Using your phone before bed hijacks your sleep, but not for the reason you think

We’ve all heard the warnings about how using your phone before bed can have a negative impact on your sleep. But the real reason why using your phone before bed hijacks your sleep might not be what you think.

Most people think that the blue light emitted from phone screens messes with our circadian rhythms and keeps us awake. While this is true, it’s only part of the story. According to recent research, the real culprit behind our poor sleep is the psychological effects that using our phones has on us.

When we’re scrolling through social media, watching videos, or playing games on our phones, our brains become stimulated. This stimulation makes it harder for us to relax and fall asleep. This is because our brains are still processing all the information we’ve taken in, even though we’re trying to sleep.

In addition to this, using our phones before bed can also lead to feelings of anxiety and stress. We might be scrolling through social media and see something that upsets us, or we might be playing a game that’s particularly challenging. These kinds of experiences can lead to elevated levels of stress hormones, which can make it harder for us to fall asleep.

Finally, using our phones before bed can also lead to poor sleep quality. Even if we do manage to fall asleep, our sleep might be disrupted by the stimulation we’ve taken in from our phones. This can lead to us feeling tired and groggy the next day, as our brains haven’t had a chance to properly rest and recover.

So, while it’s true that the blue light from our phones can keep us awake, the real reason why using our phones before bed hijacks our sleep is the psychological effects it has on us. If you want to get a good night’s sleep, it’s best to avoid using your phone before bed.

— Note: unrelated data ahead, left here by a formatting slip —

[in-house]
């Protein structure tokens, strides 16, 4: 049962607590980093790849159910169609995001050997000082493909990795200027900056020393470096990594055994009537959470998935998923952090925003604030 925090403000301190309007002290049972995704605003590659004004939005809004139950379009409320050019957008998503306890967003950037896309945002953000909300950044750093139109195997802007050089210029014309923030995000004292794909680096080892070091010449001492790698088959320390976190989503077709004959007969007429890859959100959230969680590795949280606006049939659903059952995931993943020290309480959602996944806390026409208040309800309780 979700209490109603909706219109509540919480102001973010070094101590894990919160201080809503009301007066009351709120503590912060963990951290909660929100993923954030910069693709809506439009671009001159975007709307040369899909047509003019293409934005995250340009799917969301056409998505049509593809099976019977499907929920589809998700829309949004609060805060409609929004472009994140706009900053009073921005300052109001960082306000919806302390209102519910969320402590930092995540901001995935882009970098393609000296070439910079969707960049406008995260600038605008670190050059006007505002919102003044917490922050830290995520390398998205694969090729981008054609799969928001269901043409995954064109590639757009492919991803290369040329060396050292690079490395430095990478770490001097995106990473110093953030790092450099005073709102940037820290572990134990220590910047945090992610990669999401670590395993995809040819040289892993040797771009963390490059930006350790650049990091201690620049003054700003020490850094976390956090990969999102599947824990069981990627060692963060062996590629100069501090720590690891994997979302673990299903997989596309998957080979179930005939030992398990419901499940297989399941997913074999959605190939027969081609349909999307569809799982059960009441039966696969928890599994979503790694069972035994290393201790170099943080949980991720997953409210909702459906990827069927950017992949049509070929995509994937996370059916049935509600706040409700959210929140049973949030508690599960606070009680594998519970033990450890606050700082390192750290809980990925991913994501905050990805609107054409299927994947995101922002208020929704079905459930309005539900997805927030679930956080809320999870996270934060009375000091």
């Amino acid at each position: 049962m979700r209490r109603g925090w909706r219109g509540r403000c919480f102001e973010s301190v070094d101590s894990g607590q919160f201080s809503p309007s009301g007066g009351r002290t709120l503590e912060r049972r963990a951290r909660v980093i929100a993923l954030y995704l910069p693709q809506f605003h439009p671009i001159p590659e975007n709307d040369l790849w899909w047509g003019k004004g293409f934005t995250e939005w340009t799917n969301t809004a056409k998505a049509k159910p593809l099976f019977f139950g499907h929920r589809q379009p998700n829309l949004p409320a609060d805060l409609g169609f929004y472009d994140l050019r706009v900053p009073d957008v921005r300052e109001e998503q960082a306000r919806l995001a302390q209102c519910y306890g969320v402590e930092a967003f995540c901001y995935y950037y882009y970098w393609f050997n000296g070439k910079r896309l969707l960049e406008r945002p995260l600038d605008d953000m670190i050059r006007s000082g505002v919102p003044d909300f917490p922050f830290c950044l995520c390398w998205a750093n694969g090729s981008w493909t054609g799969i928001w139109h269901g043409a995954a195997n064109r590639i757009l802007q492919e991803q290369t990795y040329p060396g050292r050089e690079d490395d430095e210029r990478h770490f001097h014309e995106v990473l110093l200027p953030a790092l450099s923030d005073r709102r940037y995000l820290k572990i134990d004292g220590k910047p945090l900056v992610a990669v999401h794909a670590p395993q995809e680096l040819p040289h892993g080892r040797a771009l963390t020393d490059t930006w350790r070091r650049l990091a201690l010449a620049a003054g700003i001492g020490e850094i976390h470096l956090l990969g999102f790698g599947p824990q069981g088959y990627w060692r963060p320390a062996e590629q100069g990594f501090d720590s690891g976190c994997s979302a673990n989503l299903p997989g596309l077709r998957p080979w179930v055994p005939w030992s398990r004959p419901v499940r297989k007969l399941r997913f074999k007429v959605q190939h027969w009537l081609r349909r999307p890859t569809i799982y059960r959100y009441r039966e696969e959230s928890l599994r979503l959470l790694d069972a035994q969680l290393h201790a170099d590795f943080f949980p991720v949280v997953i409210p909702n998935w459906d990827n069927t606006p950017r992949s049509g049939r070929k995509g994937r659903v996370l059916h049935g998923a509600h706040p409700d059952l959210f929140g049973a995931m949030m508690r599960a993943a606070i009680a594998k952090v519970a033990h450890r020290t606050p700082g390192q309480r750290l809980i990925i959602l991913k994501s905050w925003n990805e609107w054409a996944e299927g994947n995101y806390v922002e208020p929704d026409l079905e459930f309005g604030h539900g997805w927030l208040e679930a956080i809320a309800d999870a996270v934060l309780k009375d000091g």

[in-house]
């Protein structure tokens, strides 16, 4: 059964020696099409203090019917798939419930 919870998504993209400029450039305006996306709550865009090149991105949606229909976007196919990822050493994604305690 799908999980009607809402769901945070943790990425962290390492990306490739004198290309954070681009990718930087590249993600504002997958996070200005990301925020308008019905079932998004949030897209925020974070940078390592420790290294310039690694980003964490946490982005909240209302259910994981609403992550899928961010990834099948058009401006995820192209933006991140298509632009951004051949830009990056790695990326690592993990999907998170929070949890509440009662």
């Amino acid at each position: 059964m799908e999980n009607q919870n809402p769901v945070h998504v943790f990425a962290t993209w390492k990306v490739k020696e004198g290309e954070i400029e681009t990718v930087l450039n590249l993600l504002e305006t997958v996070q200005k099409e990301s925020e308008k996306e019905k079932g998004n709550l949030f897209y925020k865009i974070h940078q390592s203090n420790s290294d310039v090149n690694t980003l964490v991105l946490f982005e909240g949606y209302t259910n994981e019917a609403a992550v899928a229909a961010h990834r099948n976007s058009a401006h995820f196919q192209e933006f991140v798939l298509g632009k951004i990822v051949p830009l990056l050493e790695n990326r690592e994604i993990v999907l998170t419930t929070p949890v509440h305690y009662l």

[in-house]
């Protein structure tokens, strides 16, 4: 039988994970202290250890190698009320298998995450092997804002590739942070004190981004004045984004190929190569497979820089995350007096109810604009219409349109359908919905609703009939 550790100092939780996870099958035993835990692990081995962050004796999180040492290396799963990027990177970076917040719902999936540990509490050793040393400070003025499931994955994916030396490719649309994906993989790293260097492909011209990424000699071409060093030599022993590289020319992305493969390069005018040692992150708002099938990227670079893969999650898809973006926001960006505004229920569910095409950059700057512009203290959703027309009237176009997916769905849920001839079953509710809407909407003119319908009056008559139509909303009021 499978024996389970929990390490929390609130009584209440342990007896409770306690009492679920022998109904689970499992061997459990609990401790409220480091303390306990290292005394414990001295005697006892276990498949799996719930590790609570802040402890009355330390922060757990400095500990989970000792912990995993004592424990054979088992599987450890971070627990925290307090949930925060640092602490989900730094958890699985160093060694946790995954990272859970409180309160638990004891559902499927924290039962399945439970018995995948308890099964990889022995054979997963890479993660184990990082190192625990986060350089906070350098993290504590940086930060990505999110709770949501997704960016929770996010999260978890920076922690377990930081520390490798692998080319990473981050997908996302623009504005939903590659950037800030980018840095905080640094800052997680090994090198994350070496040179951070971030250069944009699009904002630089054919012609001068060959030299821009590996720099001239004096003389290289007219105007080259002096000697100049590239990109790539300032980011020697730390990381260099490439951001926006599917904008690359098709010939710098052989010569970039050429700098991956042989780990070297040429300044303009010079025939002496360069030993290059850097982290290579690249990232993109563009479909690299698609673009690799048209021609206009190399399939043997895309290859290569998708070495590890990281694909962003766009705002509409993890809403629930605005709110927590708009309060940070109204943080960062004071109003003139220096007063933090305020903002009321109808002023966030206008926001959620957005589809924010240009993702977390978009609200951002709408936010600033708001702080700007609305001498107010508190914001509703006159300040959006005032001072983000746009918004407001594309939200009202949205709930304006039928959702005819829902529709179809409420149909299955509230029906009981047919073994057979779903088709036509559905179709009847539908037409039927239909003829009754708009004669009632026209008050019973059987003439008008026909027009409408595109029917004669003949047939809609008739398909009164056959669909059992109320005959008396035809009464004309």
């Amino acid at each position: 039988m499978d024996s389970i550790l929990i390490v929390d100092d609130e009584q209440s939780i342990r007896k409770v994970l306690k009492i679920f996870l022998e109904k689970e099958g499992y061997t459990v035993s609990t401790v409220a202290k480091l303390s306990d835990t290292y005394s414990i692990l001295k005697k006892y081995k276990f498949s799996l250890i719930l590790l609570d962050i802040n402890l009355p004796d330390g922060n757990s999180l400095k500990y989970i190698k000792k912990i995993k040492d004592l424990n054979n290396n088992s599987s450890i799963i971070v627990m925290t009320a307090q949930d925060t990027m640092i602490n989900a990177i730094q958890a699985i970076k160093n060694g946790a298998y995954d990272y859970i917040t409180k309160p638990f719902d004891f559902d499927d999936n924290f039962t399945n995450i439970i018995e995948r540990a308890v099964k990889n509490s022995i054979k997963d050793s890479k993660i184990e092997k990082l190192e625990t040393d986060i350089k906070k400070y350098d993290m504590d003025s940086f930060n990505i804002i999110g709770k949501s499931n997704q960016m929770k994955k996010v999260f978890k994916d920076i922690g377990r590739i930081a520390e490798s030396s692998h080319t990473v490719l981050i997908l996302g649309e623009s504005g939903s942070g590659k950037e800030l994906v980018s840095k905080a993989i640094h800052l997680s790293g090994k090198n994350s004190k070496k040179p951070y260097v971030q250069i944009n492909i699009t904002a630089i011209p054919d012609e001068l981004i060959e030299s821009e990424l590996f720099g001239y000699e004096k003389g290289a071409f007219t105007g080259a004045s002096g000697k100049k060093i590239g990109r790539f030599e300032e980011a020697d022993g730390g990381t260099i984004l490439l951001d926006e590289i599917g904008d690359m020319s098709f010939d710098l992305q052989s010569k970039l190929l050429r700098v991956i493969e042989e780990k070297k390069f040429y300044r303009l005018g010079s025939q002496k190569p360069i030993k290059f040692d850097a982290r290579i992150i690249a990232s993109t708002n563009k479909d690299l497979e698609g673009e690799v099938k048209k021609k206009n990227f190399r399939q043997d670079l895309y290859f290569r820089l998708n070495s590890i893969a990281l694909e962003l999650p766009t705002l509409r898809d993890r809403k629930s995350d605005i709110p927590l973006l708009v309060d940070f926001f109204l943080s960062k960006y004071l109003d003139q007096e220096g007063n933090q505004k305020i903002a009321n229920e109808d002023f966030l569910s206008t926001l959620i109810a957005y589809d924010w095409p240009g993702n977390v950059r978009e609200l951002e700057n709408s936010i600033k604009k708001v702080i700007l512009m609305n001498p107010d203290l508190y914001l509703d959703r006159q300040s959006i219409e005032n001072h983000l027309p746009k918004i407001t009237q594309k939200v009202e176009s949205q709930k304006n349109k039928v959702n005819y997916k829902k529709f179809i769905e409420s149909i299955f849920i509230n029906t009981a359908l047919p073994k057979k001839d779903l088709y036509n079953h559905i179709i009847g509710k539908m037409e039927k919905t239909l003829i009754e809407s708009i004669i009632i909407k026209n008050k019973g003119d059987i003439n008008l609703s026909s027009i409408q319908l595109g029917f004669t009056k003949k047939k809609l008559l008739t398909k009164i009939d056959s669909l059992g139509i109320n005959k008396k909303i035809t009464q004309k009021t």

Sleep is essential for good health, yet many adults and teens struggle to get enough of it. Teens are especially affected, with nighttime technology use, busy schedules, and heavy homework loads contributing to the sleep crisis. 70% of adults report rarely getting sufficient sleep, according to the American Sleep Apnea Association. The content we see on our devices can have a big impact on our slumber, with both positive and negative content causing a spike in stress hormones or neurotransmitters that can disrupt sleep. To combat this, sleep and digital-media experts suggest knowing your triggers, reconfiguring your habits, making lists, using tech to fight tech, glancing at the time, creating a family tech plan, and restarting your sleep routine. This includes leaving your phone in another room at night, setting bedtimes in apps, and enabling Do Not Disturb or Wind Down/Bedtime Mode on your device. Additionally, parents should create a tech plan with their children, and follow the rules too. With these steps, you can ensure you get the rest you need.

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